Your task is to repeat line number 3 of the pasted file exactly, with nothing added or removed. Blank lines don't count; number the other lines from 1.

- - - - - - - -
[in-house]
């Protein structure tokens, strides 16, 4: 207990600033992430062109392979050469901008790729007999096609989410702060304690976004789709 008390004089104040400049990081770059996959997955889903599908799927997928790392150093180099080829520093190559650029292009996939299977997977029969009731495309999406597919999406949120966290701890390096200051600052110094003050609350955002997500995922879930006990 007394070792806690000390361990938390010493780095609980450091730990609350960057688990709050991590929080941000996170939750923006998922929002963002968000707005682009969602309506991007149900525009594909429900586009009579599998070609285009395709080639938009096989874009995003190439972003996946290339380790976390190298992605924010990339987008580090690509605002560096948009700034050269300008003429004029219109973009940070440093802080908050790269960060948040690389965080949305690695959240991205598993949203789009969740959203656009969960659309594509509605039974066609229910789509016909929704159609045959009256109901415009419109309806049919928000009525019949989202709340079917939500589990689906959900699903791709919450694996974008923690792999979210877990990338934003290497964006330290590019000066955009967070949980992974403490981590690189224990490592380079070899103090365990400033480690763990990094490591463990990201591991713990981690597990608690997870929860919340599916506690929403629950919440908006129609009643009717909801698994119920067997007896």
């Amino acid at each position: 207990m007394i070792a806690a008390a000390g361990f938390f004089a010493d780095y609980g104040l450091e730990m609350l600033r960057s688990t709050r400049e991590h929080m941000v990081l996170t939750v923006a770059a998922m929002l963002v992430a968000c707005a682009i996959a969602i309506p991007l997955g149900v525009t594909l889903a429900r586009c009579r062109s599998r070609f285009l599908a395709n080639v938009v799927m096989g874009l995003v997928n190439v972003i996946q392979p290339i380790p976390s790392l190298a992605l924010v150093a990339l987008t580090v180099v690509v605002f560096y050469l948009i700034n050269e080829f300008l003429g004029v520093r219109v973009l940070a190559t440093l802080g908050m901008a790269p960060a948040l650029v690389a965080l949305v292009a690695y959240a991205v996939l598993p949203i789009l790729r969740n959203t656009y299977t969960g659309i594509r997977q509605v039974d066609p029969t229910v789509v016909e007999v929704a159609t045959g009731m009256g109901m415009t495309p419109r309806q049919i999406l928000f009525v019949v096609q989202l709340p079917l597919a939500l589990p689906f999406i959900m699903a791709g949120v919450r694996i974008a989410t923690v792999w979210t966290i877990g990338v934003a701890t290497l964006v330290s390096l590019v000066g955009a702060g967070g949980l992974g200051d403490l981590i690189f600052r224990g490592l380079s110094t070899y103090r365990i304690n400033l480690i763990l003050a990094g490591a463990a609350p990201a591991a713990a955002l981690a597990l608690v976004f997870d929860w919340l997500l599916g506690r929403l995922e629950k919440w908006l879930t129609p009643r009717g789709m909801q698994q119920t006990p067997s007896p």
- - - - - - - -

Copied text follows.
């Amino acid at each position: 207990m007394i070792a806690a008390a000390g361990f938390f004089a010493d780095y609980g104040l450091e730990m609350l600033r960057s688990t709050r400049e991590h929080m941000v990081l996170t939750v923006a770059a998922m929002l963002v992430a968000c707005a682009i996959a969602i309506p991007l997955g149900v525009t594909l889903a429900r586009c009579r062109s599998r070609f285009l599908a395709n080639v938009v799927m096989g874009l995003v997928n190439v972003i996946q392979p290339i380790p976390s790392l190298a992605l924010v150093a990339l987008t580090v180099v690509v605002f560096y050469l948009i700034n050269e080829f300008l003429g004029v520093r219109v973009l940070a190559t440093l802080g908050m901008a790269p960060a948040l650029v690389a965080l949305v292009a690695y959240a991205v996939l598993p949203i789009l790729r969740n959203t656009y299977t969960g659309i594509r997977q509605v039974d066609p029969t229910v789509v016909e007999v929704a159609t045959g009731m009256g109901m415009t495309p419109r309806q049919i999406l928000f009525v019949v096609q989202l709340p079917l597919a939500l589990p689906f999406i959900m699903a791709g949120v919450r694996i974008a989410t923690v792999w979210t966290i877990g990338v934003a701890t290497l964006v330290s390096l590019v000066g955009a702060g967070g949980l992974g200051d403490l981590i690189f600052r224990g490592l380079s110094t070899y103090r365990i304690n400033l480690i763990l003050a990094g490591a463990a609350p990201a591991a713990a955002l981690a597990l608690v976004f997870d929860w919340l997500l599916g506690r929403l995922e629950k919440w908006l879930t129609p009643r009717g789709m909801q698994q119920t006990p067997s007896p």